62

I have a pretty simple set of react components:

  • container that hooks into redux and handles the actions, store subscriptions, etc
  • list which displays a list of my items
  • new which is a form to add a new item to the list

I have some react-router routes as follows:

<Route name='products' path='products' handler={ProductsContainer}>
  <Route name='productNew' path='new' handler={ProductNew} />
  <DefaultRoute handler={ProductsList} />
</Route>

so that either the list or the form are shown but not both.

What I'd like to do is to have the application re-route back to the list once a new item has been successfully added.

My solution so far is to have a .then() after the async dispatch:

dispatch(actions.addProduct(product)
  .then(this.transitionTo('products'))
)

Is this the correct way to do this or should I fire another action somehow to trigger the route change?

3
  • 1
    Have you take a look at github.com/acdlite/redux-react-router ? It stores router store in redux so you are able to trigger route changes as redux actions. Sep 17, 2015 at 9:07
  • I've had a look at redux-react-router and this will require a large refactor so may have to wait. If I come up with a solution in the meantime I'll post an answer
    – Clarkie
    Sep 17, 2015 at 10:42
  • @Dmitry the question then is where you trigger from once props (e.g. a isAuthenticated flag) are updated. componentWillReceiveProps?
    – backdesk
    Jul 5, 2016 at 14:39

5 Answers 5

29

If you don't want to use a more complete solution like Redux Router, you can use Redux History Transitions which lets you write code like this:

export function login() {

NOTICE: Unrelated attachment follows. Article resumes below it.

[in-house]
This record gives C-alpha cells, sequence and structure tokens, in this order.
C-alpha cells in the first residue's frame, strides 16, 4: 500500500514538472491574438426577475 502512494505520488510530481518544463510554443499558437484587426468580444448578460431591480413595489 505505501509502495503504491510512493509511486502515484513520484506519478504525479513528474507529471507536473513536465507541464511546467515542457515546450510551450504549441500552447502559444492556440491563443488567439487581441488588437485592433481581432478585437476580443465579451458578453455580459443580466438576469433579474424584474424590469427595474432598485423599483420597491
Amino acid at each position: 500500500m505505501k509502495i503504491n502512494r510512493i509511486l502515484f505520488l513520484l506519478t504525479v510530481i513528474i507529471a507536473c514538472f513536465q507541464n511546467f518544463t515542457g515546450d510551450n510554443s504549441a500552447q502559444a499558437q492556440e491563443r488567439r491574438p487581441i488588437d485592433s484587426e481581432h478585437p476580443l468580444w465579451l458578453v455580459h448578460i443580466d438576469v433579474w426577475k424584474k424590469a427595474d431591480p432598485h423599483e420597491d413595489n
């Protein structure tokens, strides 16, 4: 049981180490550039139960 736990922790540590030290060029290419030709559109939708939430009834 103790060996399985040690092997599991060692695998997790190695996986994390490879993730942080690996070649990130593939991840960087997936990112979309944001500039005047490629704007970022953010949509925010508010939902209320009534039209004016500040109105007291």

return {
    type: LOGGED_IN,
    payload: {
      userId: 123
    }
    meta: {
      transition: (state, action) => ({
        path: `/logged-in/${action.payload.userId}`,
        query: {
          some: 'queryParam'
        },
        state: {
          some: 'state'
        }
      })
    }
  };
}

This is similar to what you suggested but a tiny bit more sophisticated. It still uses the same history library under the hood so it's compatible with React Router.

1
  • 1
    It needs a comma after payload: { userId: 123}
    – Nabarun
    Feb 25, 2018 at 0:52
26

I ended up creating a super simple middleware that roughtly looks like that:

import history from "../routes/history";

export default store => next => action => {

    if ( ! action.redirect ) return next(action);

    history.replaceState(null, action.redirect);
}

So from there you just need to make sure that your successful actions have a redirect property. Also note, this middleware does not trigger next(). This is on purpose as a route transition should be the end of the action chain.

4
  • 1
    Doesn't work with thunk middleware in place? If you move from 'LOGIN_STARTED' to 'LOGIN_SUCCESSFUL' and don't call next nothing will happen.
    – backdesk
    Jul 11, 2016 at 13:16
  • This is the smallest working solution. Thanks for sharing.
    – srigi
    Jan 31, 2017 at 11:09
  • What is ../routes/history here? Nov 29, 2017 at 13:56
  • What is ../router/history here? And does this still work? Apr 7, 2019 at 11:24
19

For those that are using a middleware API layer to abstract their usage of something like isomorphic-fetch, and also happen to be using redux-thunk, you can simply chain off your dispatch Promise inside of your actions, like so:

import { push } from 'react-router-redux';
const USER_ID = // imported from JWT;

function fetchUser(primaryKey, opts) {
    // this prepares object for the API middleware
}

// this can be called from your container